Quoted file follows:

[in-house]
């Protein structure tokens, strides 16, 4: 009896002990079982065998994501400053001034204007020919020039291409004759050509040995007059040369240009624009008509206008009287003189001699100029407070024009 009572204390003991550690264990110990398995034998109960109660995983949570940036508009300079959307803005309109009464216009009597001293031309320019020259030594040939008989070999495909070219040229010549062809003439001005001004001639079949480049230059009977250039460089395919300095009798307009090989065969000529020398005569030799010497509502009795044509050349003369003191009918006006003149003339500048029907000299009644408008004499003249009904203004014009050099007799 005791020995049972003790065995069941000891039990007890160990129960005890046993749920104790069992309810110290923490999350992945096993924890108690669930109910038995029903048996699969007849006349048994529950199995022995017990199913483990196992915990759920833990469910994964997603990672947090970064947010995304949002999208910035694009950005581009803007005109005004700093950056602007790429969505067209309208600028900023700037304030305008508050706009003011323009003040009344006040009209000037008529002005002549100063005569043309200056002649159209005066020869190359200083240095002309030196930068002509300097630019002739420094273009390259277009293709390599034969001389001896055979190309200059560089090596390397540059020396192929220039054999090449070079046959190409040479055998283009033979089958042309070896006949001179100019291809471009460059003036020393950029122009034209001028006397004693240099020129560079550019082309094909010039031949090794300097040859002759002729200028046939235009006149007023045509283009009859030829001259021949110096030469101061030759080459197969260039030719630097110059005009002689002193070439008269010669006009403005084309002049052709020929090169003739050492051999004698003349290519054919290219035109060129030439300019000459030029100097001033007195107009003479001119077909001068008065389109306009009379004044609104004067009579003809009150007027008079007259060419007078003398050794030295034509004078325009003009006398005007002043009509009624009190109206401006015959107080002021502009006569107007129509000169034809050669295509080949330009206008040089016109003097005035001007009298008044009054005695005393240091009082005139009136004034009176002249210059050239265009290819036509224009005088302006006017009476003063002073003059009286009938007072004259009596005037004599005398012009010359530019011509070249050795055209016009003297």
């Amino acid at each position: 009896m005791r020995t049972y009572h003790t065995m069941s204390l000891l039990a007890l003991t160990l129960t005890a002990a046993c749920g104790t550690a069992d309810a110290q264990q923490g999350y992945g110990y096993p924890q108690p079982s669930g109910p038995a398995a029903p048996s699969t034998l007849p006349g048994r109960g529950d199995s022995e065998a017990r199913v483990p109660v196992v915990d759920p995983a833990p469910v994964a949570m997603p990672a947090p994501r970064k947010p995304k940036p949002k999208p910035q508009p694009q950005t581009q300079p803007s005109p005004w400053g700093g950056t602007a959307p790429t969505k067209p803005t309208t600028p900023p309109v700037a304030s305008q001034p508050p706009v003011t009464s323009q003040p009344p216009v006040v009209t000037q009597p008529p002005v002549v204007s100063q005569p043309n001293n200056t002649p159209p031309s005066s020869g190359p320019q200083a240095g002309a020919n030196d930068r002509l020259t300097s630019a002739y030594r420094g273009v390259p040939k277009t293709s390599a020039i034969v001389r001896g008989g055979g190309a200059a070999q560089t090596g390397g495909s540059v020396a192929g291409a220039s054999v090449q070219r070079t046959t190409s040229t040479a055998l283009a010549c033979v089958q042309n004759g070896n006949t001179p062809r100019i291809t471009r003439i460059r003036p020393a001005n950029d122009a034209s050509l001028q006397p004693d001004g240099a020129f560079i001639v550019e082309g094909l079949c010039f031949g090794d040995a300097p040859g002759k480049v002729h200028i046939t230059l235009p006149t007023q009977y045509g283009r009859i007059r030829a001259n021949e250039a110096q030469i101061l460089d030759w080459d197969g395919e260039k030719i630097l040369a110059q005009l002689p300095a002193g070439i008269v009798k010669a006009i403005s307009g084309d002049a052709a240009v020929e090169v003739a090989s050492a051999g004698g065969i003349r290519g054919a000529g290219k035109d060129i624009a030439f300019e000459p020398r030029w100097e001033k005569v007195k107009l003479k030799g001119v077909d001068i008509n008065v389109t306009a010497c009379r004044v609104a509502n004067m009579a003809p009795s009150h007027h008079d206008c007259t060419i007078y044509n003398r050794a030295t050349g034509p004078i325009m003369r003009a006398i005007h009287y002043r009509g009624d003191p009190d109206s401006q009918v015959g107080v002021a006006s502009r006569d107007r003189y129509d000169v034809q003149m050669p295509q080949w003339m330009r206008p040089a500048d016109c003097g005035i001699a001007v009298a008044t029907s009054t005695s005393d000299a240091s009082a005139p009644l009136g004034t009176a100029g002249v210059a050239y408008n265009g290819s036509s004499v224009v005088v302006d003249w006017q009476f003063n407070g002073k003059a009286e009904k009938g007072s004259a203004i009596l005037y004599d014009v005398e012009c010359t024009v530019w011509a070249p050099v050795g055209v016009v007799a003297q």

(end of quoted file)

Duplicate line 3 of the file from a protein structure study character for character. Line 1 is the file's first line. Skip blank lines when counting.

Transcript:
């Amino acid at each position: 009896m005791r020995t049972y009572h003790t065995m069941s204390l000891l039990a007890l003991t160990l129960t005890a002990a046993c749920g104790t550690a069992d309810a110290q264990q923490g999350y992945g110990y096993p924890q108690p079982s669930g109910p038995a398995a029903p048996s699969t034998l007849p006349g048994r109960g529950d199995s022995e065998a017990r199913v483990p109660v196992v915990d759920p995983a833990p469910v994964a949570m997603p990672a947090p994501r970064k947010p995304k940036p949002k999208p910035q508009p694009q950005t581009q300079p803007s005109p005004w400053g700093g950056t602007a959307p790429t969505k067209p803005t309208t600028p900023p309109v700037a304030s305008q001034p508050p706009v003011t009464s323009q003040p009344p216009v006040v009209t000037q009597p008529p002005v002549v204007s100063q005569p043309n001293n200056t002649p159209p031309s005066s020869g190359p320019q200083a240095g002309a020919n030196d930068r002509l020259t300097s630019a002739y030594r420094g273009v390259p040939k277009t293709s390599a020039i034969v001389r001896g008989g055979g190309a200059a070999q560089t090596g390397g495909s540059v020396a192929g291409a220039s054999v090449q070219r070079t046959t190409s040229t040479a055998l283009a010549c033979v089958q042309n004759g070896n006949t001179p062809r100019i291809t471009r003439i460059r003036p020393a001005n950029d122009a034209s050509l001028q006397p004693d001004g240099a020129f560079i001639v550019e082309g094909l079949c010039f031949g090794d040995a300097p040859g002759k480049v002729h200028i046939t230059l235009p006149t007023q009977y045509g283009r009859i007059r030829a001259n021949e250039a110096q030469i101061l460089d030759w080459d197969g395919e260039k030719i630097l040369a110059q005009l002689p300095a002193g070439i008269v009798k010669a006009i403005s307009g084309d002049a052709a240009v020929e090169v003739a090989s050492a051999g004698g065969i003349r290519g054919a000529g290219k035109d060129i624009a030439f300019e000459p020398r030029w100097e001033k005569v007195k107009l003479k030799g001119v077909d001068i008509n008065v389109t306009a010497c009379r004044v609104a509502n004067m009579a003809p009795s009150h007027h008079d206008c007259t060419i007078y044509n003398r050794a030295t050349g034509p004078i325009m003369r003009a006398i005007h009287y002043r009509g009624d003191p009190d109206s401006q009918v015959g107080v002021a006006s502009r006569d107007r003189y129509d000169v034809q003149m050669p295509q080949w003339m330009r206008p040089a500048d016109c003097g005035i001699a001007v009298a008044t029907s009054t005695s005393d000299a240091s009082a005139p009644l009136g004034t009176a100029g002249v210059a050239y408008n265009g290819s036509s004499v224009v005088v302006d003249w006017q009476f003063n407070g002073k003059a009286e009904k009938g007072s004259a203004i009596l005037y004599d014009v005398e012009c010359t024009v530019w011509a070249p050099v050795g055209v016009v007799a003297q």